by Kevin Daley
West Virginia is in the grips of a constitutional crisis, as the state’s highest court effectively ended an impeachment proceeding against one of its own members.
The West Virginia Supreme Court of Appeals ruled that the state legislature exceeded its authority in impeaching its own chief justice, Margaret Workman (pictured, far right), for violations of the state judicial conduct code. Should Workman be removed from office, she would become the fourth justice in as many months to leave the court in disgrace.
West Virginia’s Supreme Court has been in a state of disarray since the summer. A full complement of duly elected justices sat on the court in June of this year: Workman and Justices Robin Jean Davis, Menis Ketchum, Beth Walker and Allen Loughry. Since then, Loughry and Ketchum have been convicted on fraud charges in federal court, Davis retired to avoid an impeachment trial, and Workman and Walker were impeached by the state legislature.
GOP Gov. Jim Justice appointed two interim justices to the vacant Davis and Ketchum seats in August. Workman appointed a third acting justice to replace Loughry.
Workman in turn sued the state legislature, arguing her impeachment is unconstitutional on separation of powers and due process principles. It was left to the shorthanded, embattled state Supreme Court to issue final judgment about the legislature’s power to remove its own judges. Workman, Walker and the three interim appointees recused from the case, meaning an entirely new slate of acting justices were selected to hear Workman’s appeal.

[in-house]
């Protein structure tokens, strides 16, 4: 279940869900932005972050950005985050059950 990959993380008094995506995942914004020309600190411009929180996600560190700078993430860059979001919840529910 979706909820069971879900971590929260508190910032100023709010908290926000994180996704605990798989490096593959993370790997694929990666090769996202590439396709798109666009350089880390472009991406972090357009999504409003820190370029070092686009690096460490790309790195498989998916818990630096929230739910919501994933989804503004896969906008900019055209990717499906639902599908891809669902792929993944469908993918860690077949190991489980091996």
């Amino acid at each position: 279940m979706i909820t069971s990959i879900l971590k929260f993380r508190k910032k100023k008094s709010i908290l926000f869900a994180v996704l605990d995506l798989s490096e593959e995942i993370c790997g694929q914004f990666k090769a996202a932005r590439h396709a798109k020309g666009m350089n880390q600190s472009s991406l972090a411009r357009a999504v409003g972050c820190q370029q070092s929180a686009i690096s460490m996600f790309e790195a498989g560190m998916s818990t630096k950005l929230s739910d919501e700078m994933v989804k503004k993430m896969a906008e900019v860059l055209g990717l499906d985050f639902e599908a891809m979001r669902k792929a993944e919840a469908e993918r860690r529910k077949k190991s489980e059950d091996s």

This acting, quasi, sort-of-but-not-really West Virginia Supreme Court vindicated Workman in its decision Thursday. The panel explained that the legislature exceeded its authority by impeaching Workman for violations of the state judicial ethics code. The state constitution provides that only the Supreme Court — not the legislature — can enforce the code, meaning only the Supreme Court itself has power to sanction Workman.
“This court has exclusive authority and jurisdiction under the West Virginia Constitution and the rules promulgated thereunder, to sanction a judicial officer for a violation of a Canon of the West Virginia Code of Judicial Conduct,” the decision reads. “Therefore, the West Virginia Constitution prohibits the [state legislature] from prosecuting a judicial officer for an alleged violation of the Code of Judicial Conduct.”
The court also found that the legislature failed to follow the impeachment process proscribed in the constitution. The legislature is required to include “findings of fact” establishing the misconduct at issue when drafting articles of impeachment, a duty to the assembly failed to carry out.
“We are gravely concerned with the procedural flaws that occurred in the House of Delegates,” the ruling states. “Basic due process principles demand that governmental bodies follow the rules they enact for the purpose of imposing sanctions against public officials.”
“Failure to follow such rules will invalidate all articles of impeachment that it returns against a public officer,” it adds.
It’s not yet clear how the legislature will proceed, though some lawmakers have proposed asking the court to reconsider the procedural portions of its opinion. This would allow the House of Delegates to refile impeachment articles according to the proper process.
“It is important that we all exercise deliberation, the best judgment we can muster, because history will judge us for how we react, what we do in this moment,” GOP state Sen. Charles Trump said, according to local press.
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Kevin Daley is a reporter for the Daily Caller News Foundation. Follow Kevin on Twitter